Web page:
Thoughts on Bjork and How Female Artists are Represented



I was not alone in my joy earlier this week when Bjork decided to surprise us all by releasing her new album, Vulnicura, on iTunes, and I've been listening to the album on repeat ever since. Unlike 2011's Biophilia, Vulnicura is a deeply personal journey through heartbreak and ultimately, liberation. The album sounds like something of a musical diary where Bjork explores pain and heartache, motherhood and family, as well as finding clarity.
 
Co-producing the album with Arca and Haxan Cloak, Bjork was integral to much of the instrumentation on Vulnicura. She wrote and arranged all of the string parts for the album and collaborated with Arca to produce the record, adding Haxan Cloak to mix the album. When news first broke that Bjork would be releasing the album, though, it was misreported that Arca was the sole producer. Arca insisted on clearing up the matter on Twitter, when he tweeted, “just to clarify! rather than ‘sole producing,’ Bjork and I are co-producing music together!”
 
This isn't the first time this has happened to Bjork either. In a recent interview with Pitchfork, she explained, "I did 80% of the beats on Vespertine and it took me three years to work on that album, because it was all microbeats—it was like doing a huge embroidery piece. Matmos came in the last two weeks and added percussion on top of the songs, but they didn’t do any of the main parts, and they are credited everywhere as having done the whole album."
 
This reflects a larger problem in the music industry: female musicians are not valued or credited the way male musicians are. Examples of this can be found throughout the industry from female musicians being majorly underrepresented in music festivals to female DJs being largely overlooked in electronica. This is yet another industry where female artists are not being valued as we all saw recently when the Oscar nominations were announced and there were zero women in the writing, directing, or cinematography categories.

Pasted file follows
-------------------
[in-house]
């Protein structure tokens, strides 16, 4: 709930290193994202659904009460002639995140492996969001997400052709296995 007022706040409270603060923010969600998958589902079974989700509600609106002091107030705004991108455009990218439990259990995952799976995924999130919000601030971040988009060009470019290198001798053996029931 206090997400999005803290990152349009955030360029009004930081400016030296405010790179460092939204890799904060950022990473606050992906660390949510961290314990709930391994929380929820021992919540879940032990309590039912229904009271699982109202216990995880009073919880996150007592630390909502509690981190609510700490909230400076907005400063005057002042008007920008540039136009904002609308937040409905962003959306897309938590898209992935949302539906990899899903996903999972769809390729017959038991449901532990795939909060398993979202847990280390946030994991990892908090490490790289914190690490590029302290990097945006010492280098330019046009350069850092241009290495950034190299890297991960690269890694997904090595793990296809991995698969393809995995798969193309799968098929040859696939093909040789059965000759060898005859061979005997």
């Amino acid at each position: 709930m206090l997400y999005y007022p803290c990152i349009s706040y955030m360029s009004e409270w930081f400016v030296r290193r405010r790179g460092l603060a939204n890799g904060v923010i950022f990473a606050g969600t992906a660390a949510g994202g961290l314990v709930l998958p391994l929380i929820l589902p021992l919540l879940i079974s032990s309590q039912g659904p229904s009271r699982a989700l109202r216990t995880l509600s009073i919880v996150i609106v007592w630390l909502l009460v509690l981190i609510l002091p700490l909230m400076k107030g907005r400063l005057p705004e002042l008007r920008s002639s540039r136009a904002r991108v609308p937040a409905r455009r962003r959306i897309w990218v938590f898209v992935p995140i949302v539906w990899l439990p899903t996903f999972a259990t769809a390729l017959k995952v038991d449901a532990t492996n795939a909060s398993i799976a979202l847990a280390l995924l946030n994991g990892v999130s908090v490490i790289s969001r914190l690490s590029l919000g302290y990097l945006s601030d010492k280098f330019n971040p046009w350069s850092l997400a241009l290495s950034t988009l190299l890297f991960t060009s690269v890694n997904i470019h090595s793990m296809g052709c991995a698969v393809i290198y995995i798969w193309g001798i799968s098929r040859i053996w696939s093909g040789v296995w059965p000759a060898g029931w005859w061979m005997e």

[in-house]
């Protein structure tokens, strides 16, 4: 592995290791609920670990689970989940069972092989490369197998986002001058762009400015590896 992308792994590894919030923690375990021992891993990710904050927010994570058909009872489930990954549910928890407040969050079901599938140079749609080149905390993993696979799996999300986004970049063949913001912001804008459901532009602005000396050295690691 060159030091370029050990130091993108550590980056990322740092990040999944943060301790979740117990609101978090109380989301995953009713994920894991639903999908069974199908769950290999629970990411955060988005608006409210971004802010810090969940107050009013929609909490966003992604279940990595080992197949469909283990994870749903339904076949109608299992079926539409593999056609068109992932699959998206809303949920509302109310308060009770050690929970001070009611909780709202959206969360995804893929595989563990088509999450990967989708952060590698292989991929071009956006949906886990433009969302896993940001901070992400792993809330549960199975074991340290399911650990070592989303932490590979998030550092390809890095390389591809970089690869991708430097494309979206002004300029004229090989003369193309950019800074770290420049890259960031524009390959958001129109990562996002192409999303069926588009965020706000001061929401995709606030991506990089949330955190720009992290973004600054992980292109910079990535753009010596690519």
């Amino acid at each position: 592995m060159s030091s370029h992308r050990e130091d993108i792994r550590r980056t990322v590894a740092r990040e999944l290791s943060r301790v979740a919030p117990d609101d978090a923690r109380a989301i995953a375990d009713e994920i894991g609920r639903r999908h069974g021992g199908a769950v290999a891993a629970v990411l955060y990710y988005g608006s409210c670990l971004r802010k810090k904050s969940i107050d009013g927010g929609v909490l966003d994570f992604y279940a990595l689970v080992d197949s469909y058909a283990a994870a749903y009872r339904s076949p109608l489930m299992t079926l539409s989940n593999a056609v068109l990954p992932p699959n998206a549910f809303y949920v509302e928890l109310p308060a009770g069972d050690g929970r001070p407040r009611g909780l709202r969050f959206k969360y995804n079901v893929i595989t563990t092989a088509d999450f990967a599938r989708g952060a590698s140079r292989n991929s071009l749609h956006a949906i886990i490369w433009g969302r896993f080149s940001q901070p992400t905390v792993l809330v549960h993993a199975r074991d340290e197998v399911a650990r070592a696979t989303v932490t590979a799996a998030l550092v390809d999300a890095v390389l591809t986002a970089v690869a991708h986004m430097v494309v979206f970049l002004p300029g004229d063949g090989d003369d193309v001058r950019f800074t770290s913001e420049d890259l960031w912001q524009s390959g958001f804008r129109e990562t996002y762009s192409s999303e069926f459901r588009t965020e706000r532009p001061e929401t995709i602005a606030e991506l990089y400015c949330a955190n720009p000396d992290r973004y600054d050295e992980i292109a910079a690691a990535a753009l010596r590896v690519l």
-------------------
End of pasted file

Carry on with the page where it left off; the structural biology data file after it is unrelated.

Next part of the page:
Being a female musician, writer, and artist, this is an issue that is very personal to me. I have experienced sexism in the music industry—from the sound technician who would only talk to my male bandmates during sound check to the house manager who informed me “girlfriends weren’t allowed backstage” not realizing that I was one of the performers. And I can’t even count the number of shows I’ve played where I was the only female on the bill.
 
The good news is that this is an issue that is being brought to the forefront and more female musicians are refusing to be erased. Bjork went on to tell Pitchfork, "I didn’t want to talk about that kind of thing for 10 years, but then I thought, 'You’re a coward if you don’t stand up. Not for you, but for women. Say something.'" Speaking out about the need for female artists to be respected and credited the way male artists are is the first step towards progress. It gives me hope to see popular artists like Taylor Swift and Beyonce speaking out for gender equality and feminism.
 
Bjork closes out the interview by saying, “I definitely can feel the third or fourth feminist wave in the air, so maybe this is a good time to open that Pandora’s box a little bit and air it out.” We can only hope that the next generation of female artists will follow in Bjork’s footsteps.

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